The old German 'Heervogel' is, according to some linguists, related to Horvogel mening Kotvogel (Dung-bird), somewhat in line with the equally old French 'coq puant' (Stench cock/rooster), names given simply as it apparently seemed connected to, as it most often was seen/ urned up, on dunghills, or in paddocks rich of manure (read: insects/food).

In today's French it's name is (less insulting) simply Huppe fasciée.

In any case, the Swedish name härfågel has absolutely nothing (contrary to what a or any Non-Swedish speakers might believe) to do with the Swedish word här (which simply means: here), that's just another similar/same-looking word, of no relevance what-so-ever to the härfågel (Hoopoe) itself, regardless of where or wherever it turn, turned, or turns up, neither here (här), nor there (där), on dunghills, or not.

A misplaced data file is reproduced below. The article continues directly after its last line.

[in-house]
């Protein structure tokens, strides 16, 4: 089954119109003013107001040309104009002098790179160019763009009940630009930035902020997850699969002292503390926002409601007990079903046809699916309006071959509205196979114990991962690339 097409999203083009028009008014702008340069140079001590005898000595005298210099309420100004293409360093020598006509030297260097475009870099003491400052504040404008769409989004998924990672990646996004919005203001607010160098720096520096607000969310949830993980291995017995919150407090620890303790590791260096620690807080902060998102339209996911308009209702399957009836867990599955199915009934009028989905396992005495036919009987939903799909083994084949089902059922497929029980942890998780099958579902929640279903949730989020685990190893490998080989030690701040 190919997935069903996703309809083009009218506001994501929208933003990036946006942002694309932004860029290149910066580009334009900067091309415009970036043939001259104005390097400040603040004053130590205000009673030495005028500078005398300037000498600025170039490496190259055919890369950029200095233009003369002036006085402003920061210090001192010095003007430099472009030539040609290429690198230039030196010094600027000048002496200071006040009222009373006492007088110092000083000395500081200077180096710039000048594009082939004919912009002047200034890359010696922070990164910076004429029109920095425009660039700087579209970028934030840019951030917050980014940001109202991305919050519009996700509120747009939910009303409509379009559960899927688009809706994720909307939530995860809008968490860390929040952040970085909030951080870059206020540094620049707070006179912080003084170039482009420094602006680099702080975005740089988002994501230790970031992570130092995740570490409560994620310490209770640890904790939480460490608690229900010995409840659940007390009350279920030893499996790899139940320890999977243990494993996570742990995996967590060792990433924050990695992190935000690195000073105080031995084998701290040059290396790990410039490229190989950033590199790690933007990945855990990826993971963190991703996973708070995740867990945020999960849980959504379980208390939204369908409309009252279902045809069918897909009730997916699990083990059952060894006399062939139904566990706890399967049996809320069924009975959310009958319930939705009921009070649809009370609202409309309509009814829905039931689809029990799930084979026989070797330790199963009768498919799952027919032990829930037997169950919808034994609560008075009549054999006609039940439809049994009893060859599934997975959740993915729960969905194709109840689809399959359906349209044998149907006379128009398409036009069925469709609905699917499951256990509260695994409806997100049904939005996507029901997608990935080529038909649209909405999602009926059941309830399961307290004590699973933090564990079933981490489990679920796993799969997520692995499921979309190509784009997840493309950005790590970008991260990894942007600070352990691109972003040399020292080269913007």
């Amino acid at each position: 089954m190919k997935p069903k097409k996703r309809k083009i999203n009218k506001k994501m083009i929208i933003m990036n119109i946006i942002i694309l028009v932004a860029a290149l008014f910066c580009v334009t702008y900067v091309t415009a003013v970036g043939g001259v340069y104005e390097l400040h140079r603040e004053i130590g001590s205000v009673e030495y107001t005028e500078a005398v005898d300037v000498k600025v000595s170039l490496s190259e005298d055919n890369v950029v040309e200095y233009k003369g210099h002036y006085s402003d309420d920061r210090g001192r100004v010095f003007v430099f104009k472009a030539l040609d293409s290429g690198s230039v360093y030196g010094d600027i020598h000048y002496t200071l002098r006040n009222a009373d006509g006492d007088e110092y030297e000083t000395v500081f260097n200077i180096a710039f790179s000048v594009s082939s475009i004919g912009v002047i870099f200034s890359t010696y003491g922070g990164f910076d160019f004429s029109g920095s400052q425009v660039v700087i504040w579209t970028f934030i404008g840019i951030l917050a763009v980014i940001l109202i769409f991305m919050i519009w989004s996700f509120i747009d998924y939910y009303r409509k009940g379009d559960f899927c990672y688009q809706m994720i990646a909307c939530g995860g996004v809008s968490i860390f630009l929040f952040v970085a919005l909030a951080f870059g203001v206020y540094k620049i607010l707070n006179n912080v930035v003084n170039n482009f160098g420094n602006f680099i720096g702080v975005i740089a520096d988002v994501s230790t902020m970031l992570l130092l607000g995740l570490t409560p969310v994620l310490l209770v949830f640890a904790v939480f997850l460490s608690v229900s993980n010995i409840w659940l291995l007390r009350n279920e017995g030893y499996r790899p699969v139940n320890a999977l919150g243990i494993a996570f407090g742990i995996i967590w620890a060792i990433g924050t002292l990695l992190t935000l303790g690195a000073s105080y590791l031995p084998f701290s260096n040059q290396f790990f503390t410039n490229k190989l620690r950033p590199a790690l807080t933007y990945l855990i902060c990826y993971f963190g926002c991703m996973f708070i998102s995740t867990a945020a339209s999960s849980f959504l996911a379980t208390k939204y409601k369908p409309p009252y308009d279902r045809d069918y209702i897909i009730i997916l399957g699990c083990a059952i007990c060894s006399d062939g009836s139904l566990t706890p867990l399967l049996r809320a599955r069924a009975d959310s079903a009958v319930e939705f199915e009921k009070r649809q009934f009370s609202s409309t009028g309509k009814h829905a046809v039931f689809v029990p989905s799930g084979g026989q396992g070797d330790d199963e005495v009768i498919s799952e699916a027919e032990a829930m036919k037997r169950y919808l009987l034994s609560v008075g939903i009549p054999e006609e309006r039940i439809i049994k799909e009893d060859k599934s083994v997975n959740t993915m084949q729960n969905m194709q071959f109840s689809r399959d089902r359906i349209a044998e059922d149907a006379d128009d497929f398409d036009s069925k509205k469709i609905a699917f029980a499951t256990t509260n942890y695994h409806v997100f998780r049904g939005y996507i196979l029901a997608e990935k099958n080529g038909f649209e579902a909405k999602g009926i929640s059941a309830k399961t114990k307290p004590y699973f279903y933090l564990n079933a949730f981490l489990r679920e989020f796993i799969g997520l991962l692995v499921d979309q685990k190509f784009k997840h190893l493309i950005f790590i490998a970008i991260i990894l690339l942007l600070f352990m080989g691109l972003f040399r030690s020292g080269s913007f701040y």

Well, this turned out far longer than I expected, but that's about all I have in my notes about the härfågel (Hoopoe) ...

Enjoy!

Björn
 
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Nutcracker

Stop Brexit!
The old German 'Heervogel' is, according to some linguists, related to Horvogel mening Kotvogel (Dung-bird), somewhat in line with the equally old French 'coq puant' (Stench cock/rooster), names given simply as it apparently seemed connected to, as it most often was seen/ urned up, on dunghills, or in paddocks rich of manure (read: insects/food).
Also apparently from its lack of any sense of nest hygeine :oops: